Editor’s Note: Carter Roberts is president and CEO of the World Wildlife Fund. María Mendiluce is CEO of the We Mean Business coalition. The opinions expressed in this commentary are their own.

This Earth Day, President Biden will bring together government leaders from around the world for a climate summit aimed at accelerating efforts to meet the goals of the Paris Agreement. It’s expected that the president will use the occasion to showcase an aggressive new US target for emissions reductions – putting pressure on other nations to do the same ahead of the major UN climate summit in Glasgow, Scotland later this year.

Governments surely have the biggest role to play in addressing the climate crisis. But President Biden and other country leaders are not alone in tackling the climate crisis.

The private sector, in particular, has been instrumental in driving US action on climate change. One analysis by the Science Based Targets initiative, which works with companies to design and set climate goals aligned with the Paris Agreement, found that 338 leading companies, including major names from the technology, food and hospitality sectors, collectively lowered their emissions by 25% between 2015 and 2019.

America’s corporate leaders are also calling for more ambitious government action. Over 400 US businesses and investors representing more than $4 trillion in annual revenue and over 7 million employees across all 50 states recently voiced their support for an ambitious target of reducing emissions in the US by at least 50% by 2030.

But we know companies can and should do more. We urge business leaders to raise their climate ambitions and commit to more aggressive action. Here are five steps the private sector can take:

Set science-based targets

Every company, big and small, needs to set a science-based target to reduce emissions and limit global warming to 1.5 degrees Celsius above pre-industrial levels – the level that science has determined as necessary to avoid the worst impacts of climate change.

The Science Based Targets initiative was established to help companies do just that. Over 1,300 companies have committed to set such a target and the initiative has validated more than 660 of these targets against its rigorous standards.

But a forthcoming report expected in mid-May by the World Wildlife Fund (WWF) will show that only 61 of those companies with validated science-based targets are members of the Fortune 500. Dozens of other Fortune 500 companies are in the process of designing plans for a target, but they all need to follow through – and fast. Committing to set a target is important, but designing one and receiving validation helps companies achieve results at scale. We don’t have time to waste in the race to net-zero emissions.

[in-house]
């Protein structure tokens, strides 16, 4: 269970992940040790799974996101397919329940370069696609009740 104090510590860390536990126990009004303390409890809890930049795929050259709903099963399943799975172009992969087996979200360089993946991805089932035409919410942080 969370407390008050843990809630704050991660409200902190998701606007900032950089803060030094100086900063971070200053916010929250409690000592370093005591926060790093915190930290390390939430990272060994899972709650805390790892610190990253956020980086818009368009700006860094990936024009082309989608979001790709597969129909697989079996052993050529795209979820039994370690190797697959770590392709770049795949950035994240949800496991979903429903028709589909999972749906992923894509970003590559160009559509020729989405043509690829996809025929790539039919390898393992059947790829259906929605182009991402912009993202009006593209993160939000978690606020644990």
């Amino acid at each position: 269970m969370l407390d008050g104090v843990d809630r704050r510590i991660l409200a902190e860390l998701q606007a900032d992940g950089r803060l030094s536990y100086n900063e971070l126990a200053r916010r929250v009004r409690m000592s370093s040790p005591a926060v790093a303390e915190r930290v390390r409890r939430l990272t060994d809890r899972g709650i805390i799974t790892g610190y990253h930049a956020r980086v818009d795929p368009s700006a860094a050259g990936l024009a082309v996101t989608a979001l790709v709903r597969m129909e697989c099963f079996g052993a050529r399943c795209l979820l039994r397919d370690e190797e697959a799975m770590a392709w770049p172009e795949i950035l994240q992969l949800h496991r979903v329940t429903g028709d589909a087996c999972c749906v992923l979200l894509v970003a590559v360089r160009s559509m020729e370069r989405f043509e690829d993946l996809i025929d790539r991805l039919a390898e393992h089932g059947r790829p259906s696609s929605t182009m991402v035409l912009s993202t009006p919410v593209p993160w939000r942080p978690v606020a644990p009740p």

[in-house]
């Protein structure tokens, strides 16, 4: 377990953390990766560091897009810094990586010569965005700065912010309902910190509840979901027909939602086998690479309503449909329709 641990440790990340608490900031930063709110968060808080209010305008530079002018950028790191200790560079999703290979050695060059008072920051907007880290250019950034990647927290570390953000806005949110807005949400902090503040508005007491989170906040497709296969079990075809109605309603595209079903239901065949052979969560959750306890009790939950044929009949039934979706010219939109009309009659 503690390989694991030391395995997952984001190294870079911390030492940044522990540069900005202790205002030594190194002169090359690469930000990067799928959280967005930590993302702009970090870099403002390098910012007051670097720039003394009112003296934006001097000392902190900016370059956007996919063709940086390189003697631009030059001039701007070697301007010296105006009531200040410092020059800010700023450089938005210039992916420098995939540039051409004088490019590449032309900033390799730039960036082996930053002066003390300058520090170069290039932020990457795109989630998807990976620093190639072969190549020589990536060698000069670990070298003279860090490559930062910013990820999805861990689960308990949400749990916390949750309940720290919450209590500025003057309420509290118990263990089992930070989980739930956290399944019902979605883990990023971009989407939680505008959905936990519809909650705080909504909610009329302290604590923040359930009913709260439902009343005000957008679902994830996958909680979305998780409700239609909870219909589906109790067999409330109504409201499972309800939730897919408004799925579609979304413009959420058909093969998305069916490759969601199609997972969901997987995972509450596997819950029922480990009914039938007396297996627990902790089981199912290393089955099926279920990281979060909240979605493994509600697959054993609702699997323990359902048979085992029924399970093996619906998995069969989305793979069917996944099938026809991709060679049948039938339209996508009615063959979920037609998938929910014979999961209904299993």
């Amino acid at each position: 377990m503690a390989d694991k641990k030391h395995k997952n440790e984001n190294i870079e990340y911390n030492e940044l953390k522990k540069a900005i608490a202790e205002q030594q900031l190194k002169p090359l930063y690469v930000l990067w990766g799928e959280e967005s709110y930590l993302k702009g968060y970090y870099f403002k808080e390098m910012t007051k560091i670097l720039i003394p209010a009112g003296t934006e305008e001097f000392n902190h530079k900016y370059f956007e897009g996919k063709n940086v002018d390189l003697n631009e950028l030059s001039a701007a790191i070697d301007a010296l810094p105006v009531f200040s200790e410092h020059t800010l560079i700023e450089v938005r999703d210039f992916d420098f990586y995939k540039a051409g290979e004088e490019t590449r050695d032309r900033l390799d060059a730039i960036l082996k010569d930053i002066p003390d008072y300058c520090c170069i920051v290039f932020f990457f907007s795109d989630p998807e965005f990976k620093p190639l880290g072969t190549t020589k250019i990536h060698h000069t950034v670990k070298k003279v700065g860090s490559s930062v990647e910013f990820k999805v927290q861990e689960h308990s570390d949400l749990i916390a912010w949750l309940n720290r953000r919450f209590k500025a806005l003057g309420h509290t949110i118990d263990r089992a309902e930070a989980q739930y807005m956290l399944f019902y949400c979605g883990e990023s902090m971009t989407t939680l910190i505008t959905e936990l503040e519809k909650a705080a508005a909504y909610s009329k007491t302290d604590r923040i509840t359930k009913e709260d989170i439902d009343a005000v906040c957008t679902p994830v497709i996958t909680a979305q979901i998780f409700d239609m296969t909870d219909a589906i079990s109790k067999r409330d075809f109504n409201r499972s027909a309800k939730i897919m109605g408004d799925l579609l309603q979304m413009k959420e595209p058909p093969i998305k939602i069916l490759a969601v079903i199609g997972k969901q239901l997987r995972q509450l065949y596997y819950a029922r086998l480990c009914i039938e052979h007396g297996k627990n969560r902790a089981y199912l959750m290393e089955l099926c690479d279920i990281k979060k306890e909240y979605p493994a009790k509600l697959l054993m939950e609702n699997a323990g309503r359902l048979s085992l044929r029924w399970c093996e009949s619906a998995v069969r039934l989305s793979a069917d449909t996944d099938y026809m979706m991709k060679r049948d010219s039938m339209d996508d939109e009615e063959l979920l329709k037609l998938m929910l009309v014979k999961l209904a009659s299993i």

Disclose carbon footprints

It’s time for every company to publicly account for and disclose its complete carbon footprint.

Without this information, it’s impossible for companies, the public and investors to judge company ambition or progress. According to the forthcoming WWF report, only 55% of the Fortune 500 publicly report to CDP – formerly the Carbon Disclosure Project – a nonprofit that runs the global disclosure system for investors, companies, cities, states and regions to manage their environmental impacts.

Additionally, companies should disclose climate-related risks and opportunities to give investors and markets a clearer picture of impacts to both society and bottom lines. Governments could use the Earth Day summit and other international forums to coalesce around a universally accepted framework for disclosure, such as recommendations set out by the Task Force on Climate-related Financial Disclosures and the recently established Task Force on Nature-related Financial Disclosures.

Align with the Paris Agreement

Companies need to align every aspect of business with the goals of the Paris Agreement.

This means transitioning to 100% renewables, full electrification of ground transport and reducing emissions in supply chains. Immediately, companies should also phase out coal in operations and supply chains. Business and government need to accelerate low-carbon technology solutions for industrial sectors, such as cement, steel and aviation, which have lagged behind because necessary technologies have not reached commercial scale.

Analyze land use

Companies should recognize, account for and address the impact of land use in their carbon footprints, which can account for a significant portion of emissions for companies that rely on agriculture, forestry and other natural resource extraction. That starts with eliminating deforestation in supply chains and embracing the role that nature can play in both reducing emissions and managing climate impacts like flooding.

Use political influence

Here in the United States, companies need to advocate for government action on climate policy. Doing so can help advance President Biden’s climate agenda while also sending a signal to Congress that the time has come for national climate legislation. Executive actions can be rolled back or undone by future presidents, but bipartisan climate legislation would write the nation’s climate commitment into law and help companies meet their own ambitious climate goals by accelerating solutions and establishing a level playing field for all companies across sectors.

President Biden’s climate summit will be a showcase for government ambition to solve the climate crisis. But it needn’t end there. Together, governments and companies can leverage each other’s commitment to climate action to deliver the breakthroughs we need to secure a sustainable future. This is good for the economy, jobs, health and the planet.